So I gets a him a tape, two hours later I had Johnny Marr on the phone. I fuckin freaked out. He said, “I’ve just heard your tape and think it’s amazing,” So we went out for a drink that night and he came along and brought his manager with him, Marcus Russell.
Were you a fan of The Smiths?
Definitely! Johnny Marr was the man who taught me to play guitar.
What bands made you want to be in a band?
The Jam, Stone Roses, The Smiths and The Beatles. I always used to bash about on this guitar, playing stuff like Hey Jude. Then in 1983 I saw The Smiths and I said, “That’s it! That’s the way I want to play guitar.” Then after that I saw John Squire from The Stone Roses cross them two with Paul Weller and John Lennon and that’s how I wanted to sound.
Did you ever get into dance music?
Up until about ’91 I was blown away by it. ’88 and ’89 were fuckin’ unbelievable years. I gave up playing the guitar and starting messing about with a keyboard and a drum machine because I was so into it. Now it’s gone full circle, there’s no more mew sounds any more. All the chord progressions have been used, all the samples have been used. It’s as boring as fuck now.
Oasis have grown in a very short space of time. From playing The Old Trout in Windsor in May 94 to headlining The Forum four months later. Is it all happening fast enough for you?
I don’t want get too big. I’d love to do Wembley Stadium but where do you go after that? I didn’t think we’d get to this stage here for another two years and in a way it’s fuckin pissed me off. We had all these ideas we were going to be this maverick outcast band from Manchester, being from Manchester everyone fucking hates you anyway. We were going to shove it up them for two years and then we’d spilt up.
Like we know Shakermaker is going to go Top 20 and it’s shit knowing that before it comes out. I’m not going to get excited by that now. It’s sad in a way, once all I wanted was a piece of plastic with some of my songs on it and my name on it. I got that and I thought I don’t feel that special. And I thought I want to get into the charts – and then I got into the charts without really trying and then I thought right Tops of The Pops. It’s really sad , we’ve only had a few records out and I’m bored shitless.
Are you happy with the image of Oasis and the way the press have portrayed you?
Because we’re not part of any scene, the press have to got to offset you against something, that’s the way British journalism works. That can’t just say this is Oasis, take it or leave it. It’s got to be they’re like a cross between the Happy Mondays and The Stone Roses.
When we started the NME hated us, so the MM decided that they were going to love us, so when the NME started loving us, the MM said “Oh, we hate this shit.”
A guy from the NME was with us for three days, I’m not slagging him off, he was dead cool, he got into it and all that but in this interview, he’s got this quote from me saying “Glastonbury’s the only place where you can paint your face like a panda and get away with it because if you did it in a pub round our way someone’d stab you in the throat. He said that to me. I just sat there and said I don’t know what the fuck you’re talking about. When I saw it in print two weeks later and I was supposed to have said it I thought “Why don’t you just interview yourself.” But it’s the game, there’s nothing you can do about it.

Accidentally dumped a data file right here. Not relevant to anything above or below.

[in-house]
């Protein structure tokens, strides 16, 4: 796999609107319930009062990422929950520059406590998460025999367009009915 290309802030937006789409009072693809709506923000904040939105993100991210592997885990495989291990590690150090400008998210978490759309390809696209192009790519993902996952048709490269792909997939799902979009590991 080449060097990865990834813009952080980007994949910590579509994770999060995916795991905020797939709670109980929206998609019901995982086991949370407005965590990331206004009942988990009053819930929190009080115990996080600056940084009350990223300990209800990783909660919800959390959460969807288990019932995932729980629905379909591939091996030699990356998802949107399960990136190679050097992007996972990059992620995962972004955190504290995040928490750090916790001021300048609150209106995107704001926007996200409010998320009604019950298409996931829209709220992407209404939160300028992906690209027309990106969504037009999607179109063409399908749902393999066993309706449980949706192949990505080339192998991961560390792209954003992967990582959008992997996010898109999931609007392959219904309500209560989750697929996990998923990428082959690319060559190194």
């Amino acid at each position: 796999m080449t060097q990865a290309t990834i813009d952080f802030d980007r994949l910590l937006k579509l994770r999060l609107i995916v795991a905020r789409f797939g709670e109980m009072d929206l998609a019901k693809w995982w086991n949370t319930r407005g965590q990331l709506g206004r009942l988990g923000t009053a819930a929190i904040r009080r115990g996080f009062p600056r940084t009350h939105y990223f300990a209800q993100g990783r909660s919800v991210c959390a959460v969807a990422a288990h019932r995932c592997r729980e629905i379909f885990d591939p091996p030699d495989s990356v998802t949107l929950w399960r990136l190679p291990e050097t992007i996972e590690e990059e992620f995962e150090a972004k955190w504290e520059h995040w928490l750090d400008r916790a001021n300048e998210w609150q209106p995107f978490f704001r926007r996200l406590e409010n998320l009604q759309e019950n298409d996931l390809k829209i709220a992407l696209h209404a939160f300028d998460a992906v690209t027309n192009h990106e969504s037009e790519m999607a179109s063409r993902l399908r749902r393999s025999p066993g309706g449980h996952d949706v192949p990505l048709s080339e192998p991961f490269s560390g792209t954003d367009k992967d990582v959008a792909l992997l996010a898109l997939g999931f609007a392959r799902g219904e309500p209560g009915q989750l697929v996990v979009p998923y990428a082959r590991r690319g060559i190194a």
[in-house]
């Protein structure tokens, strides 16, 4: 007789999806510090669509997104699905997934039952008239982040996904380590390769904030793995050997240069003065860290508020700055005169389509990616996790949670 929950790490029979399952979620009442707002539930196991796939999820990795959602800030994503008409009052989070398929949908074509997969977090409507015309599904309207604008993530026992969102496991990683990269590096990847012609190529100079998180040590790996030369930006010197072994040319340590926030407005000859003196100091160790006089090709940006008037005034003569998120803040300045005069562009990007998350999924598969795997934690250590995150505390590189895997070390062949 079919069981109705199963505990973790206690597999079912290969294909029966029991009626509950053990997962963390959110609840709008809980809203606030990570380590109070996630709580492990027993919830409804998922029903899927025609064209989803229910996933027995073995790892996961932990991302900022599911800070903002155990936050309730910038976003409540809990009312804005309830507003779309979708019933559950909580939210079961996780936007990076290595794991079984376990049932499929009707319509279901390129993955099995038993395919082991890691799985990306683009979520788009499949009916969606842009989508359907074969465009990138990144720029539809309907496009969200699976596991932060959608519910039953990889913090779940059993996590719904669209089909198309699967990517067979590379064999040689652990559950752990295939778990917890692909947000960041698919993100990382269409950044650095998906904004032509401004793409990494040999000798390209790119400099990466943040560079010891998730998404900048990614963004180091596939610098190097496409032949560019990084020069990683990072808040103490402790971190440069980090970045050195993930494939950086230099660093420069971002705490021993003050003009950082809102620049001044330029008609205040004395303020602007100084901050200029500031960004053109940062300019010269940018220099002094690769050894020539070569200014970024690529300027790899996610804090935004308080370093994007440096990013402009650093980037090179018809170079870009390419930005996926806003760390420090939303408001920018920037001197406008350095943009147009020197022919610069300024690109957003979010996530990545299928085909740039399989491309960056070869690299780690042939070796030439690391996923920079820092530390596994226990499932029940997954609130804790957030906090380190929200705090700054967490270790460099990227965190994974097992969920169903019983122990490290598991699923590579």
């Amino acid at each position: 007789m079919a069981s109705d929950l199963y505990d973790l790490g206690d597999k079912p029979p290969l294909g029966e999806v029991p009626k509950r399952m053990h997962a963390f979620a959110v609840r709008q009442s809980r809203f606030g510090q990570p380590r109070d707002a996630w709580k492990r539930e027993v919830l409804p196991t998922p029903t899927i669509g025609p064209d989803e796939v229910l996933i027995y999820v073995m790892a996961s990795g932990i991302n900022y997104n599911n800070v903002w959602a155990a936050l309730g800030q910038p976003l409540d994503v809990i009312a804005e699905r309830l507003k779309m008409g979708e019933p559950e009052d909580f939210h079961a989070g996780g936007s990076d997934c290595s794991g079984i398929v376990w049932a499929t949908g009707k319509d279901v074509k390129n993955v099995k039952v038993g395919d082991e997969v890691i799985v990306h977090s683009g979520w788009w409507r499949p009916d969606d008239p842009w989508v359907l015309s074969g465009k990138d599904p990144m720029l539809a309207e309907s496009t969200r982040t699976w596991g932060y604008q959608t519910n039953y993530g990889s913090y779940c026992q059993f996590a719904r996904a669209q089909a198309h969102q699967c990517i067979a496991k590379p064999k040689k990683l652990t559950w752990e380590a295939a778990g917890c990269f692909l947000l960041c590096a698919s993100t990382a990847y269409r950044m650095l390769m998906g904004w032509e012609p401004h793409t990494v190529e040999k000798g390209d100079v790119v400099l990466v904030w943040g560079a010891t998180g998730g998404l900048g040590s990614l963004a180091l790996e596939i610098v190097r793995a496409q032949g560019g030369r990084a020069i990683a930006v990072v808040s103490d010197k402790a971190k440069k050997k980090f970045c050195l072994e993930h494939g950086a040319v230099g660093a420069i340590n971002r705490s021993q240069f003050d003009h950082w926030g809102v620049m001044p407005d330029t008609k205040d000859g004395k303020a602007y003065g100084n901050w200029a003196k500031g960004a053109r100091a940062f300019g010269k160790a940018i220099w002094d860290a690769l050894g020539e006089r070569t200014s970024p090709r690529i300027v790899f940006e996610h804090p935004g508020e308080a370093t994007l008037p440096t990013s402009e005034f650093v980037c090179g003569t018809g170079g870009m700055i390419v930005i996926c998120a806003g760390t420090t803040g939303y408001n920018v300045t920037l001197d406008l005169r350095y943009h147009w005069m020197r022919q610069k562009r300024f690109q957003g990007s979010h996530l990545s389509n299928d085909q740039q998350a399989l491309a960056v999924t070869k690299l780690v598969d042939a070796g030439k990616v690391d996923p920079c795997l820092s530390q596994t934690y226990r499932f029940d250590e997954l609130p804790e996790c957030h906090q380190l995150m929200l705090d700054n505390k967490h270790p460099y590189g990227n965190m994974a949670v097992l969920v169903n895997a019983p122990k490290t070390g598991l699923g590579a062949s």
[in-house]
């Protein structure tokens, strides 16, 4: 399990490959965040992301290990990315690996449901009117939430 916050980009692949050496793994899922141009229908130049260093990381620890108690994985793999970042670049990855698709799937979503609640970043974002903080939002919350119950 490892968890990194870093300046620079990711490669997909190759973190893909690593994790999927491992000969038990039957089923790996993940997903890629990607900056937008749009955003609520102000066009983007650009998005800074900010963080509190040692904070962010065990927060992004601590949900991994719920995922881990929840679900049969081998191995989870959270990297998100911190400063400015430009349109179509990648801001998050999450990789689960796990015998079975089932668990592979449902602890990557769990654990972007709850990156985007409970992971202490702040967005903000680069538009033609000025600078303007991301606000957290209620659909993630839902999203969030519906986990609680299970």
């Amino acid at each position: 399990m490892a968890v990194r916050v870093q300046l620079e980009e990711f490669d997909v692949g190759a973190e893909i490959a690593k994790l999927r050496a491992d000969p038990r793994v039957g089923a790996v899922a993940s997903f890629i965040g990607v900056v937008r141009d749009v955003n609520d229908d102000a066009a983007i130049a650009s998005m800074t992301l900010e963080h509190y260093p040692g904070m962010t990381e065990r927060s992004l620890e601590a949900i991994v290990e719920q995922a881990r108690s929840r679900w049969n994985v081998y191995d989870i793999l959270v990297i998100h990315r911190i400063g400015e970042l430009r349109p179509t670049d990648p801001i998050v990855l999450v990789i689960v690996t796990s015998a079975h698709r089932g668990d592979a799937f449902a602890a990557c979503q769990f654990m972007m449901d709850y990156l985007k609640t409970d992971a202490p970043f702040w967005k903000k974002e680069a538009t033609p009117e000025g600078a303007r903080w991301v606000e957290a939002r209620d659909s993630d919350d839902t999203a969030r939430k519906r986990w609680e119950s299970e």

At the moment the NME in particular are looking for something that isn’t there. It’s like gossip columns. I was supposed to have beaten up twelve crusties single- handedly in the Camden Underworld one night. But I’m sorry but I wasn’t there. I was in Ireland. But our kid just plays up to it all the time.
What about the image Liam has in the press?
Liam is all mouth and no trousers. He gets all upset about what the press say but I say to him “Look, you’re the one who says you’re going to bottle some journalists, you’re the one who says you like fighting.”
I couldn’t give a flying fuck mate. I don’t care if people throw a bottle at him, as long as it hits him and not me. I’m only interested in music. I’ve got the band to worry about. I do all the meetings and all the interviews. I write all the songs and all the lyrics and when they do a sound check, they just sit there and they’re like four guys from Manchester. What are they going to do themselves? Except get pissed and get into trouble.
Do you feel responsible for them?
I feel responsible for them, but anything else it’s just their tough shit. What I worry about at the moment is that it’s over riding the music, but you’ve got to wait for the press to get bored with it and go a bit deeper.
We decided to close the interview as time was pressing. We left Noel in his hotel room to do another interview, this time with Spiral, a Spanish music magazine.
Brighton’s a great city with a number of cool venues to see a band in – The Zap, The Pavilion. But the venue Oasis were playing tonight was definitely not one of them. Just a square concrete room with a stage at one side of the room and a bar at the other – WHICH SHUT AT 11.
Oasis came onstage at 11. This is why we were here, this why we wanted to do a piece on Oasis. Because put simply they are a Fucking great band. Even with the poor quality PA they sounded good. Oasis are not the most original band around at the moment. But who cares? It’s entertainment that matters.
The crowd was healthily young – obviously too young to be part of the experience of the bands that influence the sound of Oasis. But this is the best sort of crowd – energetic and enthusiastic because they are going out and getting into music for the 1st time.
Oasis end their set with a heavy version of I AM THE WALRUS (John would be proud) and Liam is belting out the GOOO GOOOO G’JOOOObs. Liam for the record is wearing dark glasses and a rather far-out colourful cagool. Noel walks off before the song ends.
Why do you walk off first when you do your last song, I am the walrus?
It’s just that the first couple of times we done it we couldn’t work out an ending, So I’d stand there nodding at them to end it and they’d be looking all dazed, so I just put down me guitar and said see you later Bye. Let them sort out an ending themselves. When we first started doing that song at the end when we’d do small gigs with no dressing room.
I’d put my guitar down and walk off and go to the bar and then it was like “HEY THIS GUY’S REALLY COOL MAN. HE PUTS HIS GUITAR DOWN AND GOES TO THE BAR AND WATCHES THE BAND FROM THE FRONT. IT’S LIKE SAYING WATCHING IS ACTUALLY BETTER THAN BEING IN THE BAND!” Nah, not at all, there’s no dressing room mate.